[82] Again, than you there is none with a surer mastery of the arts of war : where should be drawn a protecting ditch before a camp, after what fashion stakes should be driven in to stop the foe, round what spots it is best to draw the enclosing earthwork where the earth throws up a gush of sweet spring water, so that approach thereto may be easy for your men and uphill for the enemy. How the soldiery may be kept robust by unceasing struggles for distinction, to prove whose hand discharges best the slow pole or the speedy arrow or the obstinate javelin breaking all down before it; whose hand has skill to hold in the swift horse with bridle tightened and let the reins fly free for the slow, and, changing about, now gallop on a straight course or at pleasure make him wheel in the circle's narrow round; who excels in the shield-guard on right or left side as he will, as on the one or the other quarter comes the spear's heavy rush, or in getting the swift sling home upon the mark. Next, as soon as the struggle of venturous battle comes, and under confronting standards the lines prepare to close, then you will not fail in forming the order of the fight, whether it be needful for the troops to draw into a square, so that the dressed line runs with level front, or it be desired to sunder the battle into two several parts, so that the army's right may hold the left and its left the right and the twofold hazard yield a double victory.

[106] But my verses do not stray among unproved distinctions. I sing what wars have shown. I have a witness in the gallant soldiery of vanquished Iapydia; a witness also in the cunning Pannonian, scattered far and wide over the icy Alps; a witness too in the poor son of Arupium's fields, whom whoso sees unbroken by advanced old age will wonder less at the three lifetimes of the Pylian legend. For while the old man accomplishes his long life's period Titan will have brought round a hundred fruitful years. Yet unaided he scruples not to fling his nimble limbs above the fleet steed's back and sit there its master, with a strong grasp on the reins. You were commander when (?) Domator that never turned his back before stooped his free neck to take the Roman chains.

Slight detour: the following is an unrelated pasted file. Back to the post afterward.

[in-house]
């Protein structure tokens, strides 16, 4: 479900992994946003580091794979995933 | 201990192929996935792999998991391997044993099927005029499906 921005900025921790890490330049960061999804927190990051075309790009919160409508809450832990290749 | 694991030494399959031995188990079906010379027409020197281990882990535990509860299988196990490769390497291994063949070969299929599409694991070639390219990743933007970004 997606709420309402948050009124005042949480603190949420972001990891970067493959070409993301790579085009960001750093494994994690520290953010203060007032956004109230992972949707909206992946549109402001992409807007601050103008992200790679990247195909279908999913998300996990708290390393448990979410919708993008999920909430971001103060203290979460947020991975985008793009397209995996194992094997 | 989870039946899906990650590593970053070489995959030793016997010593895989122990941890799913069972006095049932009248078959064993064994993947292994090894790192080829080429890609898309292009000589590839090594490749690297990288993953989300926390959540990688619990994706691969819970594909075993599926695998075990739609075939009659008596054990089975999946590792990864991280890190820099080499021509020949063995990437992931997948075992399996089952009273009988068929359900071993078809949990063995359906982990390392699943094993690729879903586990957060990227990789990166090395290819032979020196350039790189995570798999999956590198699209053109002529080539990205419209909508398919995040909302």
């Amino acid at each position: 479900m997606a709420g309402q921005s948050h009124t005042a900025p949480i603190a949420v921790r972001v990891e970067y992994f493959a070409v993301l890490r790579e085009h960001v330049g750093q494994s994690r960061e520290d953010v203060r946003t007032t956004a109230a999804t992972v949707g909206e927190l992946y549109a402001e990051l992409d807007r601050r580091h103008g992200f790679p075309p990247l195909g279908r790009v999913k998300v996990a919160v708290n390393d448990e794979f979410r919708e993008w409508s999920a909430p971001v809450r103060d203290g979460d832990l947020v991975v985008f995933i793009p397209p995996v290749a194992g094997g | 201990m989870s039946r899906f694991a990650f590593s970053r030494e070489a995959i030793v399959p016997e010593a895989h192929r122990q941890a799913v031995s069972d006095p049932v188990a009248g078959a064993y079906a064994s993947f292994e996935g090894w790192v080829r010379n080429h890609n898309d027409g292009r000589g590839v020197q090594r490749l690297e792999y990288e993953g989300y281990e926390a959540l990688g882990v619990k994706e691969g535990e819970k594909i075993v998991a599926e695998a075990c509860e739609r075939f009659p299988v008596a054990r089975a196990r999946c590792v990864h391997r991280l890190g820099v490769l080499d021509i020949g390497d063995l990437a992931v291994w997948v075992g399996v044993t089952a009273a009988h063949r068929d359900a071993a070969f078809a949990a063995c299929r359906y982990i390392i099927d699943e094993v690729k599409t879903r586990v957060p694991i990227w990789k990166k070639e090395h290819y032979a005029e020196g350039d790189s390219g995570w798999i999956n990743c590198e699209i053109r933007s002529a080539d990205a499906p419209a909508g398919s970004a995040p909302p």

[118] Nor will you rest content with this. What is coming is greater than what has already come to pass, as I have ascertained from signs that tell the truth, which Amythaon's Melampus could not match. You had just donned the garb of flaming Tyrian threads {the toga praextexta of a consul} as the day dawned that ushers in the fruitful year, when, brighter than before, the Sun lifted his head from the clear waves and the warring winds held their wild gusts in check, nor did the winding rivers pursue their wonted courses. Nay, even the whirling sea stood still, its waves at peace. And no bird is there that glides across the airs of heaven or savage four-footed beast that grazes in woodland thickets but gave lavish silence to your prayers. Jupiter himself rode in airy chariot through the void to your side, and left Olympus, neighbour of the sky. He gave himself with ear attentive to your prayers, and granted all, bowing the head that never lies; and when fire touched the altar, its glad flare rose on high above the piled-up incense.

[135] Now at the god's call may you press on to great achievements. Not the same triumphs should there be for you as others. Confronting Gaul shall not detain you in combat close at hand, nor the wide territory of martial Spain, nor the wild land whereon the settlers of Thera lodged {Cyrene}, nor that where flows the Nile or the king's stream Choaspes, or where the rushing Gyndes which maddened Cyrus lies parched, or the waters of Oroatis in the plains of Aracca, nor where is the wild Araxes which Tamyris made the boundary of her kingdom, or where the Padaean, on whose savage tables is often spread a cannibal repast {Herodotus, 3.99}, dwells in remotest lands, the neighbour of Phoebus, and where the Hebrus and the Tanais water the Getae and the Magyni.